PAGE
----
The Faces of 90.5 WESA
Government & Politics
Fri July 18, 2014
Partial Veto of Projects Could Prompt Lawsuit
Lawmakers think the governor overreached when he vetoed not just parts of the state budget, but parts of another related piece of legislation, and House and Senate leaders are weighing their options to retaliate.
The state constitution allows the governor to partially veto “appropriations.” Lawmakers have interpreted that to mean specific sections of a state budget can be struck down by the governor.
Last week, Gov. Tom Corbett did that.
But Corbett also used the line-item veto on another piece of legislation. It’s called the fiscal code, and it’s commonly referred to as the instruction manual that accompanies the budget. This year, it included a number of sections funneling money to certain projects.
Drew Crompton, chief counsel for the Senate president pro tem, said he got a call from the governor’s staff right before they announced the partial veto of some of those projects.
“And I started to laugh,” said Crompton. “And I said, ‘Whoa, I don’t think you have the power to do that.’ And he responded tersely, ‘Our lawyers say that we do.’”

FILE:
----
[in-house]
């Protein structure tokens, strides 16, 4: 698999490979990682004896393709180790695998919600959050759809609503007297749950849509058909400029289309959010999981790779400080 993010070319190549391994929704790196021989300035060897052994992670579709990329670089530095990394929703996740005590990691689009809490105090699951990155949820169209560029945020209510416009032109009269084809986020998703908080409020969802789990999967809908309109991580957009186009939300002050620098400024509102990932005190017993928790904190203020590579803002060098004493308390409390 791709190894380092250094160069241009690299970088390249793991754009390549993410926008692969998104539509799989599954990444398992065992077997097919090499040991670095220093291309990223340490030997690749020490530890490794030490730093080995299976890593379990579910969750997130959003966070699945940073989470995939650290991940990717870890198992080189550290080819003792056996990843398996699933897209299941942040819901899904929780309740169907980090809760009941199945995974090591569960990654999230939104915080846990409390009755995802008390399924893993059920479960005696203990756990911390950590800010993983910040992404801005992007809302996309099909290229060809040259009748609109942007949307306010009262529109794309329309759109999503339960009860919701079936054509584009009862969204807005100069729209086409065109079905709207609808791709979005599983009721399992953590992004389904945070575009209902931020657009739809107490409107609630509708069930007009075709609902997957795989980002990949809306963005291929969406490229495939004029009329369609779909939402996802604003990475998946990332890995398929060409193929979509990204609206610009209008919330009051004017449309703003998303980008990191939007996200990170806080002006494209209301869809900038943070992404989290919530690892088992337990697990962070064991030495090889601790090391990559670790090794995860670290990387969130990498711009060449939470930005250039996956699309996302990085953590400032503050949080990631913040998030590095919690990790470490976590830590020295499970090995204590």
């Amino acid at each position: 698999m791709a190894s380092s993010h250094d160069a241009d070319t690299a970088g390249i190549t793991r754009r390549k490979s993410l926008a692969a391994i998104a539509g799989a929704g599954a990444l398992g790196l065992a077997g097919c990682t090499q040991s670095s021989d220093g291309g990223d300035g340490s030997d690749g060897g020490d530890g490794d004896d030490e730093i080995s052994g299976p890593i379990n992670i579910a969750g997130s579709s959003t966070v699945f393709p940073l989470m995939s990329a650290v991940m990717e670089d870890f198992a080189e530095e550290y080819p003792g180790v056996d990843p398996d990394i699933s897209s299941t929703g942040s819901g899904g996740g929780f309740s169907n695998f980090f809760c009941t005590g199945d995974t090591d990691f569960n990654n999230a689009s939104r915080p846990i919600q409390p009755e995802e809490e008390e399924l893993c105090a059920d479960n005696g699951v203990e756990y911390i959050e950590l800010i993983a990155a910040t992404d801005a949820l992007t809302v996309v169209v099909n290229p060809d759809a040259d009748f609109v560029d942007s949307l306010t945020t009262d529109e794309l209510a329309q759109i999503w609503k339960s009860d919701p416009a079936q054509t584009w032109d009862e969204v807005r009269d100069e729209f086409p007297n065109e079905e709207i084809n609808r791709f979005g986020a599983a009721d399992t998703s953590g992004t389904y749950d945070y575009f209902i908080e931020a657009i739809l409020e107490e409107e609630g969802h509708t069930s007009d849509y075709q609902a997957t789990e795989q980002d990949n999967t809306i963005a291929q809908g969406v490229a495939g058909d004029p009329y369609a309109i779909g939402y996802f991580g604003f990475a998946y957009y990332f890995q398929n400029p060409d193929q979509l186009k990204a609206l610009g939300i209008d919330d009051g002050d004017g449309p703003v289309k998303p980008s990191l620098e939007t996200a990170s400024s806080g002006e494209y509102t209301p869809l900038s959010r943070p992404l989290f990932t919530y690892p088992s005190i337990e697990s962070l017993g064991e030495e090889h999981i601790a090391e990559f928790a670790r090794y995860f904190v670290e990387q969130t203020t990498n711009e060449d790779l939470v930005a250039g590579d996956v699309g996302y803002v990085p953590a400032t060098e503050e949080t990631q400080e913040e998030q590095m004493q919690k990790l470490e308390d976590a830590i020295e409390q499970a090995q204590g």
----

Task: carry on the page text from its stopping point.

Charles Zogby, the governor’s budget secretary, was on the other end of the line.
“Oh, I remember the exchange,” Zogby said. “I don’t remember laughter.”
Their disagreement hinges on a technical point. Corbett vetoed $7.2 million in fiscal code line items. But are those items appropriations as defined by the state constitution? Or are they merely instructions that pertain to appropriated money?
Corbett’s office argues the governor’s partial veto power extends beyond state budget bills to include any appropriation-related legislation.
“The fiscal code speaks to the direction of funds, the raising of funds, how they’re spent,” said Zogby. “And so in the view of our General Counsel’s Office, the governor’s lawyers, they believe that he has this authority.”
Lawmakers disagree. Crompton refers back to the state constitution’s use of the word “appropriations” when qualifying piecemeal veto power.
“The framers put that in... for obvious reasons,” Crompton said. “They didn’t want unfettered ability from the executive branch to blue-line language in every random bill that had numbers in it.”
Legislative leaders are mulling a lawsuit. They could also override the partial veto with two-thirds majority votes in the House and Senate.
Leaders are not contesting Corbett’s veto of $65 million of their own funding, which was contained in the state budget bill.